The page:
RIM speaks out under fire from controlling governments

RIM said it wants equal treatment from industry regulators seeking access to customer data after India threatened to shut down some of its BlackBerry services because of concerns about security.

Regulators should not have more access to information on BlackBerry services than they are getting on similar services from other companies, RIM said in a statement yesterday in response to India’s 31 August deadline to resolve the security issue.

India is among a growing number of nations scrutinising BlackBerry services over concerns the devices may be used by terrorists or for other illegal activities because the device’s encryption prevents intelligence agencies from monitoring mail traffic, said a report on Bloomberg today. Some BlackBerry services may be shut down if RIM can’t come up with a solution, Home Ministry spokesman Onkar Kedia said yesterday.

“RIM assures its customers that it genuinely tries to be as cooperative as possible with governments in the spirit of supporting legal and national security requirements,” the company said. “Strong encryption is a fundamental commercial requirement for any country to attract and maintain international business.”

Saudi Arabia has already banned Blackberry’s instant messaging service, disrupting up to 700,000 accounts. Since then the dispute has moved on to other countries seeking to spy on their citizens’ communications.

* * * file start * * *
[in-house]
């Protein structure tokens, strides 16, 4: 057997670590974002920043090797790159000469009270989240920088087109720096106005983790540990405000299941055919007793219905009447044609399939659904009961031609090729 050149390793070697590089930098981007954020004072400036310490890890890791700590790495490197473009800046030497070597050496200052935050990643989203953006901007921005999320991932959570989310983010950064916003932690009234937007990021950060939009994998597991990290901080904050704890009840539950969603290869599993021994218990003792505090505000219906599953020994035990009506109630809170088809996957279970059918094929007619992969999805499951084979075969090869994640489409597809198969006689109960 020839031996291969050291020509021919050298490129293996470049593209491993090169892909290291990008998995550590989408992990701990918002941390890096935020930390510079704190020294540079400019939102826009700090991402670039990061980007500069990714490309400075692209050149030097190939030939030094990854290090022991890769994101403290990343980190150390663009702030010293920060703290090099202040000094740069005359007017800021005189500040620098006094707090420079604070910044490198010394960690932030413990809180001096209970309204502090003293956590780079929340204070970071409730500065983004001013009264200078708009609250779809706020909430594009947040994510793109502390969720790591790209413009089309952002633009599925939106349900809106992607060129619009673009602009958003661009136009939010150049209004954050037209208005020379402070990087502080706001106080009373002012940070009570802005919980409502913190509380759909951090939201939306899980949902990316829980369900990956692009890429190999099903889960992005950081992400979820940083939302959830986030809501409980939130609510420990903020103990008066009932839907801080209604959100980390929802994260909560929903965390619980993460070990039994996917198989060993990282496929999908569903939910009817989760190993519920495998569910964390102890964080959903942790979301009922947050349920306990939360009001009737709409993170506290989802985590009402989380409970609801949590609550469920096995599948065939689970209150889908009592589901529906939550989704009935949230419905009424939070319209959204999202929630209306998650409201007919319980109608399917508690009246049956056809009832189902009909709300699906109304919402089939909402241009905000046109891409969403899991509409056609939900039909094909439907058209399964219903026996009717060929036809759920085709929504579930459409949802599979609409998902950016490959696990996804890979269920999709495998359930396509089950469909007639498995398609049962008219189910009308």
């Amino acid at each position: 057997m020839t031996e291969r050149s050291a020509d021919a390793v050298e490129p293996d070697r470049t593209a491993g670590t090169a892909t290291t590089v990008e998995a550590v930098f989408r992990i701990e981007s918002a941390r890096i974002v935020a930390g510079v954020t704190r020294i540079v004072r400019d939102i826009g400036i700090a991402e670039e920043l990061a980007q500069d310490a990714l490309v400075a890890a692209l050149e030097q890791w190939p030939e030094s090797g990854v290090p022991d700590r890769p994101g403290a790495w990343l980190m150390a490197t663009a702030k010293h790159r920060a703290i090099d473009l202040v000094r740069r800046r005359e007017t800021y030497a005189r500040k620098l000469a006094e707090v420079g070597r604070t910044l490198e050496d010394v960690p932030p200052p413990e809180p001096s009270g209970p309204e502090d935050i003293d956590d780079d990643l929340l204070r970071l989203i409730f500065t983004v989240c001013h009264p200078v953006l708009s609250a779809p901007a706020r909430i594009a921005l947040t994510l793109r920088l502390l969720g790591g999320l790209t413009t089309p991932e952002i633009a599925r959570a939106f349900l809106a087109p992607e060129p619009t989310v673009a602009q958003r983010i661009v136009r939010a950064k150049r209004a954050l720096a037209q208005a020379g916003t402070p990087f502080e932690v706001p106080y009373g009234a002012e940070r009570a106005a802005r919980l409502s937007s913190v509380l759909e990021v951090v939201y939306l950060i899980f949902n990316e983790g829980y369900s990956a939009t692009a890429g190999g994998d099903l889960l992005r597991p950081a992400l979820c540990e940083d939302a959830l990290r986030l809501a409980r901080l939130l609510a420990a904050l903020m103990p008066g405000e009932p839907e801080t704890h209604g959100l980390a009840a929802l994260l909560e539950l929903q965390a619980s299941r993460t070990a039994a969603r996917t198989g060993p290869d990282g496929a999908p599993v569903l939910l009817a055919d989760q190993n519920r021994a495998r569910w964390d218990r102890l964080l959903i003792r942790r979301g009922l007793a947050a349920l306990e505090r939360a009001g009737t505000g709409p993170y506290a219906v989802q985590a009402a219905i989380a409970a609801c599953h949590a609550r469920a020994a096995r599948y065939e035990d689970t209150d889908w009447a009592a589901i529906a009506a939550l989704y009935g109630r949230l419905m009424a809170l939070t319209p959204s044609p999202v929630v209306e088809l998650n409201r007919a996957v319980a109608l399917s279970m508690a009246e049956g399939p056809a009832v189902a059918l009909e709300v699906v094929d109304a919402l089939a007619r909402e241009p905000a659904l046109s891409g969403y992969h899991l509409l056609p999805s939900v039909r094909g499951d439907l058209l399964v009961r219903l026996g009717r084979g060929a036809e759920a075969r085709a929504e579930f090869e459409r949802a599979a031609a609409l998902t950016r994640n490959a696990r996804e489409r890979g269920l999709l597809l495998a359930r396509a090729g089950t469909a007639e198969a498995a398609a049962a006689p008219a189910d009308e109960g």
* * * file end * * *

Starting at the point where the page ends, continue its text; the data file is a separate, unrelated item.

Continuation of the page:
In its statement, RIM said: “In response to the statement published today by the Government of India, and further to RIM’s Customer Update dated August 2, RIM wishes to provide this additional information to its customers. Although RIM cannot disclose confidential regulatory discussions that take place with any government, RIM assures its customers that it genuinely tries to be as cooperative as possible with governments in the spirit of supporting legal and national security requirements, while also preserving the lawful needs of citizens and corporations. RIM has drawn a firm line by insisting that any capabilities it provides to carriers for “lawful” access purposes be limited by four main principles:

“1)The carriers’ capabilities be limited to the strict context of lawful access and national security requirements as governed by the country’s judicial oversight and rules of law.

“2) The carriers’ capabilities must be technology and vendor neutral, allowing no greater access to BlackBerry consumer services than the carriers and regulators already impose on RIM’s competitors and other similar communications technology companies.

“3) No changes to the security architecture for BlackBerry Enterprise Server customers since, contrary to any rumours, the security architecture is the same around the world and RIM truly has no ability to provide its customers’ encryption keys. Also driving RIM’s position is the fact that strong encryption is a fundamental commercial requirement for any country to attract and maintain international business anyway and similarly strong encryption is currently used pervasively in traditional VPNs on both wired and wireless networks in order to protect corporate and government communications.

“4) RIM maintains a consistent global standard for lawful access requirements that does not include special deals for specific countries,” RIM concluded on the matter.